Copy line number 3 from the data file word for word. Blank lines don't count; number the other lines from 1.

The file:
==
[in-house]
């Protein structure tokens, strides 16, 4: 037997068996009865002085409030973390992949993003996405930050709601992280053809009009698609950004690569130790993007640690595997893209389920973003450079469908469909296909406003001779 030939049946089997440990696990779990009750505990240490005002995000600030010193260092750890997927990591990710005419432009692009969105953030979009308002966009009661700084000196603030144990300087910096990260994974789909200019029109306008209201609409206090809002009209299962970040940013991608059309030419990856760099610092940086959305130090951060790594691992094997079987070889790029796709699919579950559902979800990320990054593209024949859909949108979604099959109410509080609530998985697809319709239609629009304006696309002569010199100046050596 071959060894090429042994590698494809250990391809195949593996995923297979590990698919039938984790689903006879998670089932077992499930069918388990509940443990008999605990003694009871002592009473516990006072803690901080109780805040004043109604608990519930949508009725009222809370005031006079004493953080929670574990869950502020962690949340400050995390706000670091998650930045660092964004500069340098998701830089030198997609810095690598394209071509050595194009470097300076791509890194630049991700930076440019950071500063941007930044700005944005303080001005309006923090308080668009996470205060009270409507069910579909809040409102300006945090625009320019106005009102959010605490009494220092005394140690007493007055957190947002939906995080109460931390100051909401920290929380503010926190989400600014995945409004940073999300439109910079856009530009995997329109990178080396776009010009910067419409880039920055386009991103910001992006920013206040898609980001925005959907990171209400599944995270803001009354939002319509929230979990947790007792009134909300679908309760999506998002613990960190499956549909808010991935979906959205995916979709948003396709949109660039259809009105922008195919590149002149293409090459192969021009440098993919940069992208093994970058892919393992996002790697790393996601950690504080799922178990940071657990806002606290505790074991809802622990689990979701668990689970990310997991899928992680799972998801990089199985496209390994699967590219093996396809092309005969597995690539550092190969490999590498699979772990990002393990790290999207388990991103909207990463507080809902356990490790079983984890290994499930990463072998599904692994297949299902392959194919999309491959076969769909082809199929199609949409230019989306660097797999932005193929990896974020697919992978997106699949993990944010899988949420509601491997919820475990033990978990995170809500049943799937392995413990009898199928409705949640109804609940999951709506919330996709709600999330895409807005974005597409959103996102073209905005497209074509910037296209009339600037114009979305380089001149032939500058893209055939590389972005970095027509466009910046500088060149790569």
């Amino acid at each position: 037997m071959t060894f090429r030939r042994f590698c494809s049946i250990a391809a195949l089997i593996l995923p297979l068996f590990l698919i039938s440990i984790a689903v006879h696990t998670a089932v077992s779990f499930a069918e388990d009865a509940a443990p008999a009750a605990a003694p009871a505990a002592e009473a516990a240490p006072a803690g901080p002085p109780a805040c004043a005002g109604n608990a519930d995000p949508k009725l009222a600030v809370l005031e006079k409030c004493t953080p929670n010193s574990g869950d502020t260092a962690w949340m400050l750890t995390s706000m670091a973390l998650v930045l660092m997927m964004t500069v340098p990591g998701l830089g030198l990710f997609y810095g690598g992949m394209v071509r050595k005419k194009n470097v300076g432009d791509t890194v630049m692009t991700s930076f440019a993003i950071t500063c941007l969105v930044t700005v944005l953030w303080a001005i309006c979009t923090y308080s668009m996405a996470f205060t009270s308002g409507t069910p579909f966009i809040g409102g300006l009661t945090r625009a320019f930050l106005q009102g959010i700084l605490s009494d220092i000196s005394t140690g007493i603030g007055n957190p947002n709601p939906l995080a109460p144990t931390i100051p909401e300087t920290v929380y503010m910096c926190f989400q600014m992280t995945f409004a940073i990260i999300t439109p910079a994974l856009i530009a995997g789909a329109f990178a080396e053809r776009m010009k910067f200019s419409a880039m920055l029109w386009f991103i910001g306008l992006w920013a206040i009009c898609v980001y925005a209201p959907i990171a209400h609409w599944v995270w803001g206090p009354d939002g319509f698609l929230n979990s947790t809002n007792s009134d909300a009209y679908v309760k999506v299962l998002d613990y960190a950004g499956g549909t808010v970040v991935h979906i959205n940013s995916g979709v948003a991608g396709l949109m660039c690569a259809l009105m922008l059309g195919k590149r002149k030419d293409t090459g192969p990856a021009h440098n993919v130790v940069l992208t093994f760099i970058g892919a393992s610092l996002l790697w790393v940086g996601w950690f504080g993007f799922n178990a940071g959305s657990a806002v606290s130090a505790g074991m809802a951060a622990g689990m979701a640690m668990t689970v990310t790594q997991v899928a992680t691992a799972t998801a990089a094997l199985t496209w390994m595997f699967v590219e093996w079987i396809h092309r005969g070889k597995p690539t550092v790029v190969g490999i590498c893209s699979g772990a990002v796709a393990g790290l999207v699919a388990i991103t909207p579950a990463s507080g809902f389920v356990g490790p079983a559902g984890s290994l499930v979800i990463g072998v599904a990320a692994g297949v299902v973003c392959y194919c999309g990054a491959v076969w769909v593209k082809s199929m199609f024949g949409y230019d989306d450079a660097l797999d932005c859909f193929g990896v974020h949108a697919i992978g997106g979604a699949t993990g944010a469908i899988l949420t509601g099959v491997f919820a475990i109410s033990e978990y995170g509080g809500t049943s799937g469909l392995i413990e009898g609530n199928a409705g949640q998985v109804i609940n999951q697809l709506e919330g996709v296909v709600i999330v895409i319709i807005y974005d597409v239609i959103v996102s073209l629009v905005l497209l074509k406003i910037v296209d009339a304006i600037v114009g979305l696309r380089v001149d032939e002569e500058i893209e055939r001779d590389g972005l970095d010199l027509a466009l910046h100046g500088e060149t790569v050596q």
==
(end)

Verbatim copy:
């Amino acid at each position: 037997m071959t060894f090429r030939r042994f590698c494809s049946i250990a391809a195949l089997i593996l995923p297979l068996f590990l698919i039938s440990i984790a689903v006879h696990t998670a089932v077992s779990f499930a069918e388990d009865a509940a443990p008999a009750a605990a003694p009871a505990a002592e009473a516990a240490p006072a803690g901080p002085p109780a805040c004043a005002g109604n608990a519930d995000p949508k009725l009222a600030v809370l005031e006079k409030c004493t953080p929670n010193s574990g869950d502020t260092a962690w949340m400050l750890t995390s706000m670091a973390l998650v930045l660092m997927m964004t500069v340098p990591g998701l830089g030198l990710f997609y810095g690598g992949m394209v071509r050595k005419k194009n470097v300076g432009d791509t890194v630049m692009t991700s930076f440019a993003i950071t500063c941007l969105v930044t700005v944005l953030w303080a001005i309006c979009t923090y308080s668009m996405a996470f205060t009270s308002g409507t069910p579909f966009i809040g409102g300006l009661t945090r625009a320019f930050l106005q009102g959010i700084l605490s009494d220092i000196s005394t140690g007493i603030g007055n957190p947002n709601p939906l995080a109460p144990t931390i100051p909401e300087t920290v929380y503010m910096c926190f989400q600014m992280t995945f409004a940073i990260i999300t439109p910079a994974l856009i530009a995997g789909a329109f990178a080396e053809r776009m010009k910067f200019s419409a880039m920055l029109w386009f991103i910001g306008l992006w920013a206040i009009c898609v980001y925005a209201p959907i990171a209400h609409w599944v995270w803001g206090p009354d939002g319509f698609l929230n979990s947790t809002n007792s009134d909300a009209y679908v309760k999506v299962l998002d613990y960190a950004g499956g549909t808010v970040v991935h979906i959205n940013s995916g979709v948003a991608g396709l949109m660039c690569a259809l009105m922008l059309g195919k590149r002149k030419d293409t090459g192969p990856a021009h440098n993919v130790v940069l992208t093994f760099i970058g892919a393992s610092l996002l790697w790393v940086g996601w950690f504080g993007f799922n178990a940071g959305s657990a806002v606290s130090a505790g074991m809802a951060a622990g689990m979701a640690m668990t689970v990310t790594q997991v899928a992680t691992a799972t998801a990089a094997l199985t496209w390994m595997f699967v590219e093996w079987i396809h092309r005969g070889k597995p690539t550092v790029v190969g490999i590498c893209s699979g772990a990002v796709a393990g790290l999207v699919a388990i991103t909207p579950a990463s507080g809902f389920v356990g490790p079983a559902g984890s290994l499930v979800i990463g072998v599904a990320a692994g297949v299902v973003c392959y194919c999309g990054a491959v076969w769909v593209k082809s199929m199609f024949g949409y230019d989306d450079a660097l797999d932005c859909f193929g990896v974020h949108a697919i992978g997106g979604a699949t993990g944010a469908i899988l949420t509601g099959v491997f919820a475990i109410s033990e978990y995170g509080g809500t049943s799937g469909l392995i413990e009898g609530n199928a409705g949640q998985v109804i609940n999951q697809l709506e919330g996709v296909v709600i999330v895409i319709i807005y974005d597409v239609i959103v996102s073209l629009v905005l497209l074509k406003i910037v296209d009339a304006i600037v114009g979305l696309r380089v001149d032939e002569e500058i893209e055939r001779d590389g972005l970095d010199l027509a466009l910046h100046g500088e060149t790569v050596q």